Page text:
Night They Forgot the Poor

Rating: NNNNNsnaking their way throughthe downtown core and banging rhythmically on pots and pans, the marchers are festive despite the.


Rating: NNNNN

snaking their way throughthe downtown core and banging rhythmically on pots and pans, the marchers are festive despite the gnawing cold. Finally the procession comes to a stop in front of the Mission Press building at 53 Dundas East. I smile at the small, innocuous structure, realizing we’ve arrived at the secret squat location. The group huddles around the doorway while the plywood entrance is kicked in. About 40 people rush inside. The rest of us remain outside. The lights come on and the third- floor window opens to deafening cheers from below. Someone unfurls a banner from the window, and the crowd falls silent as we all squint to read the message painted on the fabric: “Build Housing Now: Stop the War on the Poor.”

I’m overcome by a sense of elation at being part of an action so simple and so pointed: taking over an empty building for one night in a poor neighbourhood slated for commercial development while a few blocks away a new leader assumes control of the Tory mandate.

But my giddiness is cut short. I hear a warning cry and look up to see rows of riot police advancing, seemingly out of thin air. Another contingent comes at us from the other direction. Within a couple of minutes, the group outside the building, which has dwindled to fewer than 100, is surrounded by at least 200 helmeted police.

Two 14-year-old boys from Etobicoke School of the Arts, high on adrenaline or something else, dance before a row of unflinching cops. One of the pair, a self-declared enemy of the Tories, explains to me that they’re trying to “deregulate.” I ask him if he means “de-escalate.”

I wonder who’s going to get these kids out of here when the police start charging. Who’s going to get me out? I walk up to a cop and ask what he wants us to do. Can we leave? Should we stay? He stares right at me but ignores my questions. I try to penetrate the silent stare behind his visor. Then I get my answer. The police charge, forcing us into an even tighter huddle. A not-so-unanimous decision is made by demonstrators outside to leave, and we are efficiently herded away by police.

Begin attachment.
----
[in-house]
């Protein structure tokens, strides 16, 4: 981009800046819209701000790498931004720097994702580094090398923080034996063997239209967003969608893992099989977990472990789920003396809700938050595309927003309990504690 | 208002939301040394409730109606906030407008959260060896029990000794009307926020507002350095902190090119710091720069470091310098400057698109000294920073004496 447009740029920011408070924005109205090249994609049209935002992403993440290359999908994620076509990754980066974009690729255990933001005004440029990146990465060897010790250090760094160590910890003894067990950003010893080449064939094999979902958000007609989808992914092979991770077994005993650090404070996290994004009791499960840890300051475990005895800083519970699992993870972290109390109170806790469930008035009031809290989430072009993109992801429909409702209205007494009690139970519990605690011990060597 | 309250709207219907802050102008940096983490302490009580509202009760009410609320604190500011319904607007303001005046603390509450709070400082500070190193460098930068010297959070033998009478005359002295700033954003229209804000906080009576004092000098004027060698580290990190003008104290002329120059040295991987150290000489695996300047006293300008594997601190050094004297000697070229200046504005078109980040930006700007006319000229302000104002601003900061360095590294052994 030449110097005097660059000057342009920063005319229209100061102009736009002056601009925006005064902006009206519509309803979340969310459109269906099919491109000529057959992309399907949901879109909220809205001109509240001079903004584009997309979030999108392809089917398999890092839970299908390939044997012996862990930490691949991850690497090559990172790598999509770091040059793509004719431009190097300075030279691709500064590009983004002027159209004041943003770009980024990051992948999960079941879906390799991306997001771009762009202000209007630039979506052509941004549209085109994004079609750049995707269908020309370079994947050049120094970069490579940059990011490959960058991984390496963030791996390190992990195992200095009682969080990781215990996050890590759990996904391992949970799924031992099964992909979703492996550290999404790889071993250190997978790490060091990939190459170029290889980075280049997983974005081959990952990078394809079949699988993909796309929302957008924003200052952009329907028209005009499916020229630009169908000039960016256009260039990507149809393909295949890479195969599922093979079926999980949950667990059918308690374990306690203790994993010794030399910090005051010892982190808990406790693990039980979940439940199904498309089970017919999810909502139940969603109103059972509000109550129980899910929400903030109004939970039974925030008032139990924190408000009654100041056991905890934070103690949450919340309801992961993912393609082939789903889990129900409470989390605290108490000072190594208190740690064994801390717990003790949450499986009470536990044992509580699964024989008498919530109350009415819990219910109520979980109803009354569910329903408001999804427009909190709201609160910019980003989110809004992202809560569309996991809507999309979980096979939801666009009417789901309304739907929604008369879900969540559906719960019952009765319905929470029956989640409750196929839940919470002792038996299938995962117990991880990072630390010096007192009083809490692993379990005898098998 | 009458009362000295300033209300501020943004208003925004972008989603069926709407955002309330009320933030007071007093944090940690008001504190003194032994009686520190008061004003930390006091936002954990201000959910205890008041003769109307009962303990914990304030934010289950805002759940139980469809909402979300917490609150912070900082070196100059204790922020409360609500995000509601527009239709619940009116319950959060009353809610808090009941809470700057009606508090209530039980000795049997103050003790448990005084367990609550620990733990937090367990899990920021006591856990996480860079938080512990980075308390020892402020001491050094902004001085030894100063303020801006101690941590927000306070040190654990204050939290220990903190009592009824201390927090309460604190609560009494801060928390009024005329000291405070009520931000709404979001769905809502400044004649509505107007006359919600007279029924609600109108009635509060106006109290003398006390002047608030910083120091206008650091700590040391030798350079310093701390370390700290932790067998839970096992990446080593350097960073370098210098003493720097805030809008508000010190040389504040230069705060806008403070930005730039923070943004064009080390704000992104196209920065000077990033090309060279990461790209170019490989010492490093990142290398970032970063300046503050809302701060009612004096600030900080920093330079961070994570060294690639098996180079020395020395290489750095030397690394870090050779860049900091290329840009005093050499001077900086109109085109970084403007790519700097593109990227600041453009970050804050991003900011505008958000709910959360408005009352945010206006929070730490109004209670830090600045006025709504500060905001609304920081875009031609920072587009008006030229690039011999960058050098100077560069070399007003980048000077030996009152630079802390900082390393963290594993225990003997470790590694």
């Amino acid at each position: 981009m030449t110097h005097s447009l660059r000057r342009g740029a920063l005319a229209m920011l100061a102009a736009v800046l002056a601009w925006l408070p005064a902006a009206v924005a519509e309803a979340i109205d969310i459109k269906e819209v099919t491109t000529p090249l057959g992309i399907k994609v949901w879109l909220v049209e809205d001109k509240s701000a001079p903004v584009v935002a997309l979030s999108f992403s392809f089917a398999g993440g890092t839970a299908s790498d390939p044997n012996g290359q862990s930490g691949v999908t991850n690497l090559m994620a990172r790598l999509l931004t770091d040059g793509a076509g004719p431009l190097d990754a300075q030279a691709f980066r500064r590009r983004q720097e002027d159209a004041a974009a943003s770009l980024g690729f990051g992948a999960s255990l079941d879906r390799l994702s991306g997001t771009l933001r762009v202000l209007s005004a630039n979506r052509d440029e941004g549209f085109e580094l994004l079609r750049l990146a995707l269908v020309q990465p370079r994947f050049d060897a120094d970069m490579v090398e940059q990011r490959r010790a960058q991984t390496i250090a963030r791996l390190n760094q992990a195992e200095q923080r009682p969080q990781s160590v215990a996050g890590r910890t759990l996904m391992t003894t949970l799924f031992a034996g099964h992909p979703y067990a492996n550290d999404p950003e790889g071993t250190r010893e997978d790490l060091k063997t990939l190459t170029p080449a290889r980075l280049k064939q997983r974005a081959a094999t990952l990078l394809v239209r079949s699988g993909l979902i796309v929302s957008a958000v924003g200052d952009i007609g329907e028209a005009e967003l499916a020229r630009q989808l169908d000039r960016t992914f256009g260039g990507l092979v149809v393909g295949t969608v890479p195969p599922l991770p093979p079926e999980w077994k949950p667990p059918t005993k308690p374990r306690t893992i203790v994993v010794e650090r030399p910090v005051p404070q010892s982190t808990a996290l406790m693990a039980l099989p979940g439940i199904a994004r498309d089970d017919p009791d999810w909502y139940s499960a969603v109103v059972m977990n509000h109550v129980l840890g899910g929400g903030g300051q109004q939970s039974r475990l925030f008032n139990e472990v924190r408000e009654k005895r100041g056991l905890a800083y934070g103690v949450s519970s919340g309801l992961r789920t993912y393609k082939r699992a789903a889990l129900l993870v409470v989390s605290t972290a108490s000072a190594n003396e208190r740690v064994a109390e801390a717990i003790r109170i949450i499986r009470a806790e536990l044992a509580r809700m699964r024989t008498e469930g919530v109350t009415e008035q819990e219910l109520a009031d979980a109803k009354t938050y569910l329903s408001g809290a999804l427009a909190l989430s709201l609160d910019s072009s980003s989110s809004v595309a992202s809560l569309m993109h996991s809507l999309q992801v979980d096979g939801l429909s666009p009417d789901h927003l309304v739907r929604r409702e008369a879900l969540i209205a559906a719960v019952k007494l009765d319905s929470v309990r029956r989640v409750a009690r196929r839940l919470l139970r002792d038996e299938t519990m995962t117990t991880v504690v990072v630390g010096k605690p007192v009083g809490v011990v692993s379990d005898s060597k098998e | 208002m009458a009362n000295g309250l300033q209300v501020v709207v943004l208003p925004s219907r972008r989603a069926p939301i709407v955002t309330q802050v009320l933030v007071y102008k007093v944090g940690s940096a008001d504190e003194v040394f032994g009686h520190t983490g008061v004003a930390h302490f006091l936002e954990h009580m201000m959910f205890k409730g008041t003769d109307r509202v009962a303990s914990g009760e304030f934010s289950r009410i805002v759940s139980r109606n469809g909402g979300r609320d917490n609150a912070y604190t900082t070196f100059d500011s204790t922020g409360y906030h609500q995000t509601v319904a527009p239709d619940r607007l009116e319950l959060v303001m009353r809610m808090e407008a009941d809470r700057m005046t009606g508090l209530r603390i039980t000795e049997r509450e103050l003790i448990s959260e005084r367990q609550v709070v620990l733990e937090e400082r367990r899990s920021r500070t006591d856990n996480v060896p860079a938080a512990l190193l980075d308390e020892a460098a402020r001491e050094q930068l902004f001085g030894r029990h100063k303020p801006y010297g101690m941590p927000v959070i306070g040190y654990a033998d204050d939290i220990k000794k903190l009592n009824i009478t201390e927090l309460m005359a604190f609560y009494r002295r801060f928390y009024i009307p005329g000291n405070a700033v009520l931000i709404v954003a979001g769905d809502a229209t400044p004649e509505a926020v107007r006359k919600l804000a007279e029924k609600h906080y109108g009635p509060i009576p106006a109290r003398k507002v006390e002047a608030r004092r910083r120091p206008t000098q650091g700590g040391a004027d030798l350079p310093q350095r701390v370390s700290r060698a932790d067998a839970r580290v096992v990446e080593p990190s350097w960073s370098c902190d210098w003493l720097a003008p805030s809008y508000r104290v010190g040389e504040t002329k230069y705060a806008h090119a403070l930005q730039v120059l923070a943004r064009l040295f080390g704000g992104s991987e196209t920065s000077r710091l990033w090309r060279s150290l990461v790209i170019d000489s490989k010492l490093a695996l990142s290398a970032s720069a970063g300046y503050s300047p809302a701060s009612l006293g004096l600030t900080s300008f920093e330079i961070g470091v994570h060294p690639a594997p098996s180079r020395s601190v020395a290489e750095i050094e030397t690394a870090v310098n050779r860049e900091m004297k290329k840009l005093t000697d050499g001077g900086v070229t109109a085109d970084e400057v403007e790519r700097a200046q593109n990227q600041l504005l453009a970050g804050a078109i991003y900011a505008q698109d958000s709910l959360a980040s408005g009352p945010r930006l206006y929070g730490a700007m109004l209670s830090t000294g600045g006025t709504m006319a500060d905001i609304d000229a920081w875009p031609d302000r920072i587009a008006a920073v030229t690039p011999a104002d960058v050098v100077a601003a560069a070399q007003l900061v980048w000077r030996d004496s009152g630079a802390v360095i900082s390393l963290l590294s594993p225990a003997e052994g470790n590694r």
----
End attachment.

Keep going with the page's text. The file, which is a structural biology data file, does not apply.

It’s the second day of spring but the temperature is well below freezing. I haven’t felt my toes for hours, and my quickened heartbeat is my only guarantee my blood hasn’t frozen to a complete stop. While the blistering wind and cold might have been bad for protestor turnout, it seems appropriate considering what we are here for. And though by this point it feels trite, I can’t help wondering what it must be like for people seeking shelter on a night like this.

Later, some of us return to the squat to witness the eviction of the remaining squatters. Police presence has swelled, and that section of Dundas is completely blocked to traffic. From inside the besieged building, a squatter shouts into a megaphone that they want “peace, affordable housing and a living wage.”

Suddenly, the frigid air is pierced by the sounds of shots and broken glass. Police are firing tear gas into the building through the windows. One by one the squatters come out. Pointing laser sights and taser guns, police push them to the ground, cuff them and throw them into paddy wagons. Thus ends a massive show of force to protect a vacant building occupied for three hours by a handful of activists blocks from the Tories’ orgy of complacency. From behind me, a voice breaks through the din of competing chants: “We’re not criminals! Doing nothing is criminal!” On a night this cold, I’ve got to admit the guy’s got a point.

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